MH: I wouldn’t start naming any specific bands. I strongly believe it’s mostly the years of experience from life and music that has defined us. Each member has played in many different bands and we have rather wide experience and through that a way to express that know-how and when this is put collectively together we have a band Kaunis Kuolematon. But obviously all those metal greats from 80’s and 90’s have contributed on some level. We have just decided inside the band that we will do our thing the way it feels best for us and we trust it will bring the best outcome for our music.
NM: If you would have to describe your music to a deaf person, what kind of words or images would you use?
MH: The words would be life and love but also death and loneliness. From those words come the beginning and end of all and also all the riches life brings you but also the fear of losing it all. As images I would use pictures from every season, from that small tiny stream of water on spring to the sea on the heart of winter. If you would build a collage from all those I am fairly certain every person could draw their own interpretation.
NM: What has been your best gig so far and why that in particular? And vice versa, what has been the worst and why?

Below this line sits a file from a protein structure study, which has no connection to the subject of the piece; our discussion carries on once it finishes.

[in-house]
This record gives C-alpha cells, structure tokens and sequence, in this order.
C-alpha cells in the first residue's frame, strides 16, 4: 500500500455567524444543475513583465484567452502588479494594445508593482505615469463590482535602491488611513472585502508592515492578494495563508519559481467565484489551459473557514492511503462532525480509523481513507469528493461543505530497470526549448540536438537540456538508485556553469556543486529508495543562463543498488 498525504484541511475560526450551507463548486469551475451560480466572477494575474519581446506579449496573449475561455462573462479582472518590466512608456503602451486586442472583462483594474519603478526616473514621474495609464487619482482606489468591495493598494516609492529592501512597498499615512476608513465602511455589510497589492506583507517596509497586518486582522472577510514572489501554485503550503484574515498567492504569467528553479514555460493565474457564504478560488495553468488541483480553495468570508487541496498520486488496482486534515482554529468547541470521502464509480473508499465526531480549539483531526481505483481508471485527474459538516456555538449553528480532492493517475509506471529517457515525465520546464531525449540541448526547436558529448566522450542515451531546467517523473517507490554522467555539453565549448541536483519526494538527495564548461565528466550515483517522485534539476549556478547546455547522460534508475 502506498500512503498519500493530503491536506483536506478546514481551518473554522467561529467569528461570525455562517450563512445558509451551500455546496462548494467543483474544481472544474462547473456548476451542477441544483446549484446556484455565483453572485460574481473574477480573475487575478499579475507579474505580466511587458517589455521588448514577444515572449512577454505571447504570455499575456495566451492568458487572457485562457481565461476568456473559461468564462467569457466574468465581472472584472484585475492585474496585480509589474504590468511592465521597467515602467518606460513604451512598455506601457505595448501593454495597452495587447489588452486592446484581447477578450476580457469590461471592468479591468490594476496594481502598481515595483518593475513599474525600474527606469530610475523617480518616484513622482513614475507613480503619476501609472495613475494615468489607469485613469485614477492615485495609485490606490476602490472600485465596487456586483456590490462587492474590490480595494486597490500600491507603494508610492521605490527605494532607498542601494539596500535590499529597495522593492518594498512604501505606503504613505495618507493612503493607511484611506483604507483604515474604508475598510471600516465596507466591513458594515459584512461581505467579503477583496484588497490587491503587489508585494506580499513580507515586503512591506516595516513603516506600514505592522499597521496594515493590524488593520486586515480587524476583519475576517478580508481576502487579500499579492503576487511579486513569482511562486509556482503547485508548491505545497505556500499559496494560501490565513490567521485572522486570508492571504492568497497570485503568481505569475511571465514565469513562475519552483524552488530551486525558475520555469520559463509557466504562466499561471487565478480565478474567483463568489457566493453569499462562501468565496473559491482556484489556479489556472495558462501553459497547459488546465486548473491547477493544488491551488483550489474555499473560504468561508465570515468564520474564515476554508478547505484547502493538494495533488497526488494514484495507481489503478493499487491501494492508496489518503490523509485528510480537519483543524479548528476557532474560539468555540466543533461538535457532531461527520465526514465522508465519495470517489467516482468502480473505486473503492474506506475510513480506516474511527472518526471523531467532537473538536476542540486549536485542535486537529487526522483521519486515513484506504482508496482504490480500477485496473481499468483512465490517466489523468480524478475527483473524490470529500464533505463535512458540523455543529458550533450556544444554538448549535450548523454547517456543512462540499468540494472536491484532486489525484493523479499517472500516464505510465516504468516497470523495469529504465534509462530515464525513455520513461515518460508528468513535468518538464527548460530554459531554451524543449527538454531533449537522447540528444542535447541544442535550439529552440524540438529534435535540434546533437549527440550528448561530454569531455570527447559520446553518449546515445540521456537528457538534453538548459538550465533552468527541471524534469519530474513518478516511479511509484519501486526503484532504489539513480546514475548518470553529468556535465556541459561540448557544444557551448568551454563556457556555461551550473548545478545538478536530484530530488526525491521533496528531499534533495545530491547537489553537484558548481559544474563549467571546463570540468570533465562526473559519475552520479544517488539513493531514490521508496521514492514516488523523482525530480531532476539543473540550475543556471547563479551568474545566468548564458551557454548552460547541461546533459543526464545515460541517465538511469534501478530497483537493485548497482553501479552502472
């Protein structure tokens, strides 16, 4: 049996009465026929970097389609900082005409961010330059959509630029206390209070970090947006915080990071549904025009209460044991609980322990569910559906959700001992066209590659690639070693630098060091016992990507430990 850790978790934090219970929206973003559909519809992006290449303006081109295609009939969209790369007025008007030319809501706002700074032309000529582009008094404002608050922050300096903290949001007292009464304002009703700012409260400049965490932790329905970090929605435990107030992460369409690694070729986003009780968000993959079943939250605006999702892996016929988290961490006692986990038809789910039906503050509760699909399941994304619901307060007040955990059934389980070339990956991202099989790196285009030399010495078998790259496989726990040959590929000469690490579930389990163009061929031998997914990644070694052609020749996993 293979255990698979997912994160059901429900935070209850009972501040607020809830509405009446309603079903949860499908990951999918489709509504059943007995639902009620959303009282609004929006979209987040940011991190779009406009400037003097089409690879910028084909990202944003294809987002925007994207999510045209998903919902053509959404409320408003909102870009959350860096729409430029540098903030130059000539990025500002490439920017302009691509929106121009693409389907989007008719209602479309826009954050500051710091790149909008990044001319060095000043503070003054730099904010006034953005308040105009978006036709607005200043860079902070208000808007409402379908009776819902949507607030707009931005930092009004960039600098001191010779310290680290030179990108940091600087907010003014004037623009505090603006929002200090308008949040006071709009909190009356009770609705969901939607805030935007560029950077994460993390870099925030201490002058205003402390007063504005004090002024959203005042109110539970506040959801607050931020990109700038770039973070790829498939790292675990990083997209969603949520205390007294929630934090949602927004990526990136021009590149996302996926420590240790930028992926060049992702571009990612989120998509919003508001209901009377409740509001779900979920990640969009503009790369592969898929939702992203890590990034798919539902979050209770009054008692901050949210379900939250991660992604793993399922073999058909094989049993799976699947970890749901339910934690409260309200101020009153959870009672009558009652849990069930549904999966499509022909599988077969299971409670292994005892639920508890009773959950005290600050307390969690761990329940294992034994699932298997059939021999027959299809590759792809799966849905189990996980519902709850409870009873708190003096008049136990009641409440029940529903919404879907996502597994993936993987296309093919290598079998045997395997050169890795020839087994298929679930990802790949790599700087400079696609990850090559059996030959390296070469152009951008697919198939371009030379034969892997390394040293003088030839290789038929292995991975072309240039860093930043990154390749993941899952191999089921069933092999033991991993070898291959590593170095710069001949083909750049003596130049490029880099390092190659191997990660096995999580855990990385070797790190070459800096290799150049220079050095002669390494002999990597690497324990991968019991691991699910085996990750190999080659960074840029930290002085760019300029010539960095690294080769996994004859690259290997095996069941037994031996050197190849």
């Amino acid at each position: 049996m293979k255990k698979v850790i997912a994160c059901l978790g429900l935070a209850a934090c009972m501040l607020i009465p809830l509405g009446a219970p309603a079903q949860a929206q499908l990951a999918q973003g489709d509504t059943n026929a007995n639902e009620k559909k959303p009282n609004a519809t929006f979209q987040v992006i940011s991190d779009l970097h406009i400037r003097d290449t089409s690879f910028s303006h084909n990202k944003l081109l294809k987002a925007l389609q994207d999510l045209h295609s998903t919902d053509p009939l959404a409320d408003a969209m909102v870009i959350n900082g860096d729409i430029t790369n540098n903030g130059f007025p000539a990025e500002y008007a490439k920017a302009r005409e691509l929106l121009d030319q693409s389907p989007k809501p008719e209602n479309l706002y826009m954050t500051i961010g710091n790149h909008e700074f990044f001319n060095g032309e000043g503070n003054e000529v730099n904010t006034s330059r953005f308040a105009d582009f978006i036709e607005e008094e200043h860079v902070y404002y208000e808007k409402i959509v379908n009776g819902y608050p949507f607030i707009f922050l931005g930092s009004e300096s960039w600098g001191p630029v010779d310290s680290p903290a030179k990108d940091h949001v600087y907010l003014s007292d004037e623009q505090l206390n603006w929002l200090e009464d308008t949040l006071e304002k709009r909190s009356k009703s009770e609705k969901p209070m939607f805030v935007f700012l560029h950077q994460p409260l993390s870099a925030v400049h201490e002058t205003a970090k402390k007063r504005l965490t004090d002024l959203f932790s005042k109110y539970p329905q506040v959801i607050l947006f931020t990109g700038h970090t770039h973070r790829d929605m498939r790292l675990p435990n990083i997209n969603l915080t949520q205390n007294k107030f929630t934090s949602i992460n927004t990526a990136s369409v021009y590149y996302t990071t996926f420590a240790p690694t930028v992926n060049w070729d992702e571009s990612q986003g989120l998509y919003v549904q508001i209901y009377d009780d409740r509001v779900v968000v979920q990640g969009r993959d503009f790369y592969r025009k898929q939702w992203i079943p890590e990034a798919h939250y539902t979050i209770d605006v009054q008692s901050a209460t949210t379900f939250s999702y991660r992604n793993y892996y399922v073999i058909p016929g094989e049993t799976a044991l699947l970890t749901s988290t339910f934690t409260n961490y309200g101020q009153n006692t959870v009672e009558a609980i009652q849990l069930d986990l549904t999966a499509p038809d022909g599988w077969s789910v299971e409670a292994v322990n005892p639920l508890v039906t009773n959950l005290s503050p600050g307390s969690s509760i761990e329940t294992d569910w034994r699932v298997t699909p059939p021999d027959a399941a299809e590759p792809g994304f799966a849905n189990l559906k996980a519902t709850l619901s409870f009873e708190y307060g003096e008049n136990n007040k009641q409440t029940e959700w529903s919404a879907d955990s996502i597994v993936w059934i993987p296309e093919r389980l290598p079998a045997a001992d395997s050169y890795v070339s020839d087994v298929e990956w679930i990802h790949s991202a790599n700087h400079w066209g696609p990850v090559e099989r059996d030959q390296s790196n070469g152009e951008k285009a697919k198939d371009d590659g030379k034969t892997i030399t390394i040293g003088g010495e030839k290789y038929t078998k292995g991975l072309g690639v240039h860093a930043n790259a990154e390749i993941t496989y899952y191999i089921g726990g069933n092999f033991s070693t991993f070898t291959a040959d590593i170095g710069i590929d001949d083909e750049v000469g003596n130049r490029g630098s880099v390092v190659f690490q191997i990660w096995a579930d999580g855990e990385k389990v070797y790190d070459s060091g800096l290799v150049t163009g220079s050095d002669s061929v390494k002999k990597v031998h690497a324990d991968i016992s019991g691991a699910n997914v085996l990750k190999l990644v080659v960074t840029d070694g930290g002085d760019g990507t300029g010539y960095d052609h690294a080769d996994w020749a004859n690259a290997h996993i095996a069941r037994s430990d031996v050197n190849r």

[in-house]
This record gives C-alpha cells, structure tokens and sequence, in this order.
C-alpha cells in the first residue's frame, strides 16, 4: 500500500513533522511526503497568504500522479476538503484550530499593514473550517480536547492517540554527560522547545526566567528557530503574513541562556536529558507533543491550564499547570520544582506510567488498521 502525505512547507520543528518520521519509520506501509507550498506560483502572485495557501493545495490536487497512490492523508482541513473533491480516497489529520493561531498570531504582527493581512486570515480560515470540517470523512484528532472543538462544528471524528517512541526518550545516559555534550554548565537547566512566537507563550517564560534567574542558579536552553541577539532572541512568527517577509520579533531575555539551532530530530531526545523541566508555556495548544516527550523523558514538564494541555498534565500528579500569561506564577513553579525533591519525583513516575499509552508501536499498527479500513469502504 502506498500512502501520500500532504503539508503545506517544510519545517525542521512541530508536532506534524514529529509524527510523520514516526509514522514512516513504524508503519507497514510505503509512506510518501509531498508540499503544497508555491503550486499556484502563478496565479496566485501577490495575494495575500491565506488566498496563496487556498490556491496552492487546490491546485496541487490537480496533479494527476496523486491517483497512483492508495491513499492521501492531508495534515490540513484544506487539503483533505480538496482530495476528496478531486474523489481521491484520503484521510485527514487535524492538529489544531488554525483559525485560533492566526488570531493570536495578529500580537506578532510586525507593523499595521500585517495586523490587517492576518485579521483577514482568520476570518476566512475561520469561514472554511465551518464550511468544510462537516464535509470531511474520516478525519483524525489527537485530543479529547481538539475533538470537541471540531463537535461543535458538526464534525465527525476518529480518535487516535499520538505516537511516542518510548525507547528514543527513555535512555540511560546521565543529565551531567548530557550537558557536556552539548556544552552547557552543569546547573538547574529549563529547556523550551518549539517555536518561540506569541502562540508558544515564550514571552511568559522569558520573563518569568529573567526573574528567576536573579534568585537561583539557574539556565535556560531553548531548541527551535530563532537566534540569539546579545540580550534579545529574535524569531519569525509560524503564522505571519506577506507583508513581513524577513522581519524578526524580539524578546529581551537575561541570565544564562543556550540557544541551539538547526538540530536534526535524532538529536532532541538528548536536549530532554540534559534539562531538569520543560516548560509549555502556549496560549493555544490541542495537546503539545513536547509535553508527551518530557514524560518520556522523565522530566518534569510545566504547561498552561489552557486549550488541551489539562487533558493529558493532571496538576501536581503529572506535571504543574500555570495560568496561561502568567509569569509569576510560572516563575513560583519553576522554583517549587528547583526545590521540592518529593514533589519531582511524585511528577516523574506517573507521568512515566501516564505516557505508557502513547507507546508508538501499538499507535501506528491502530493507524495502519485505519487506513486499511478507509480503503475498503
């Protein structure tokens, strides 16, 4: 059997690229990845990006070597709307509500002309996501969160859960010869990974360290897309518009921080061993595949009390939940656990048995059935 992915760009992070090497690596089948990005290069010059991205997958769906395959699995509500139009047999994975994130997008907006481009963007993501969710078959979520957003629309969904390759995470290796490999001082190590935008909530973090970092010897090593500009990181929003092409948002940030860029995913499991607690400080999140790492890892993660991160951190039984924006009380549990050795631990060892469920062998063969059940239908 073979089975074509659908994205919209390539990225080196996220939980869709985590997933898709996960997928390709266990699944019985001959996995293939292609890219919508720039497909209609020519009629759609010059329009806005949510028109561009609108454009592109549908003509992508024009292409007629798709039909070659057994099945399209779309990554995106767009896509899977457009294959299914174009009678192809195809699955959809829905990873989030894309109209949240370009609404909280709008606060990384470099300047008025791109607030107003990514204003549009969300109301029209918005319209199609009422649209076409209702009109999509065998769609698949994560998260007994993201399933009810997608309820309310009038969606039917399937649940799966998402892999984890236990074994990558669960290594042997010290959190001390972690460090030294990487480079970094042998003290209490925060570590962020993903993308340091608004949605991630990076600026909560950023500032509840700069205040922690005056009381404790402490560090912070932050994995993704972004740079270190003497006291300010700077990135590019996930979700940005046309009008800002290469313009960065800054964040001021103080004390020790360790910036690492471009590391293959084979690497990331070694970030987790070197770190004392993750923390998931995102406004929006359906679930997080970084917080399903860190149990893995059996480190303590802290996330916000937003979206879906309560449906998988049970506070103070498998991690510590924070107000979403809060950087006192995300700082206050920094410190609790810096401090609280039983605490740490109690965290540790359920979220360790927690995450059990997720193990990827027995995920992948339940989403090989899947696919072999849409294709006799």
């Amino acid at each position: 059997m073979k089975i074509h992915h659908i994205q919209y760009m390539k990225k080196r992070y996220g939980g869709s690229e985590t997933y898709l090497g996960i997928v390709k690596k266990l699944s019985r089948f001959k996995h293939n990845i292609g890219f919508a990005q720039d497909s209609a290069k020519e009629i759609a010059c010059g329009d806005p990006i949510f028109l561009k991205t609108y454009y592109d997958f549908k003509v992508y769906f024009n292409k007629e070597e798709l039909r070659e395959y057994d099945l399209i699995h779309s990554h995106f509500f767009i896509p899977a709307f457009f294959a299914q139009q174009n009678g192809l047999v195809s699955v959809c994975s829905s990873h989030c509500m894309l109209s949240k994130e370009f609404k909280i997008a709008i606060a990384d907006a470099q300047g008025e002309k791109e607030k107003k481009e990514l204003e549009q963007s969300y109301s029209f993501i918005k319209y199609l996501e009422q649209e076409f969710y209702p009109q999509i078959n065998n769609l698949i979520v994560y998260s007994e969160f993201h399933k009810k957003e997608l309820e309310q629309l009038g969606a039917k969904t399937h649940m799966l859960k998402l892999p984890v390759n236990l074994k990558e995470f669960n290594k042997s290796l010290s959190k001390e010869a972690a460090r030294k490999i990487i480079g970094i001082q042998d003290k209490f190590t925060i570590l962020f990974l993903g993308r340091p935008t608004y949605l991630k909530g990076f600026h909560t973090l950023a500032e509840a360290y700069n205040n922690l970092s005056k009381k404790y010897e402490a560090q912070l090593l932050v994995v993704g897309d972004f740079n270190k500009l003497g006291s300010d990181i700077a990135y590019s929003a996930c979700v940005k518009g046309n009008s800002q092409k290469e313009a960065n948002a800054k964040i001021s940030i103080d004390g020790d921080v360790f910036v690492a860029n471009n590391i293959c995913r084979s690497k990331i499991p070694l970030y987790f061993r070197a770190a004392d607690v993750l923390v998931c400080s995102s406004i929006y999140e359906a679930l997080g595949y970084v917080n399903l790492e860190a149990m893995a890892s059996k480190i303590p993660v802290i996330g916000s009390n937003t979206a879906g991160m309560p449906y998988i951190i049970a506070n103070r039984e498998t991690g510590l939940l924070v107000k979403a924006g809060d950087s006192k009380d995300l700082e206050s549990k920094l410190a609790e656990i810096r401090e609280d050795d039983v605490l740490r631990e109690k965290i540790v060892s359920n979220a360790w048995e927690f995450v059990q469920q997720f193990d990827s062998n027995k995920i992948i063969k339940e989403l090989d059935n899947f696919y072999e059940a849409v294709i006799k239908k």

MH: Impossible to say what has been the best or the worst. Every single time we hit the stage we have the mentality that today we will play our best gig ever. Of course the shows where we play as a headliner, as the only band in the venue and during the evening you see more and more people showing up and when you hit the stage and you see a lot of people it gives a very special feeling cause you know all those people came to see just us. Those are incredible moments.
NM: Kaunis Kuolematon has lot of doom elements on your songs and the tone of your songs are rather grim and dark. How does the music work on a sunny festival stage? Or are the club venues the best place to experience your music? Or does it matter?
MH: We have experienced all those scenarios but we feel that having the band present on stage creates the atmosphere for the listener and at that moment it doesn’t matter if it’s on a sunny festival stage or some club venue. Of course visually those club venues where you can create the darker atmosphere with the lights probably works better but for us as a band it really doesn’t matter where, when or how we play.
NM: I tried to find on almighty internet if there has been any member changes in KK but couldn’t find any. Is this simply a result of each and every member knowing their place in the band and accepting it?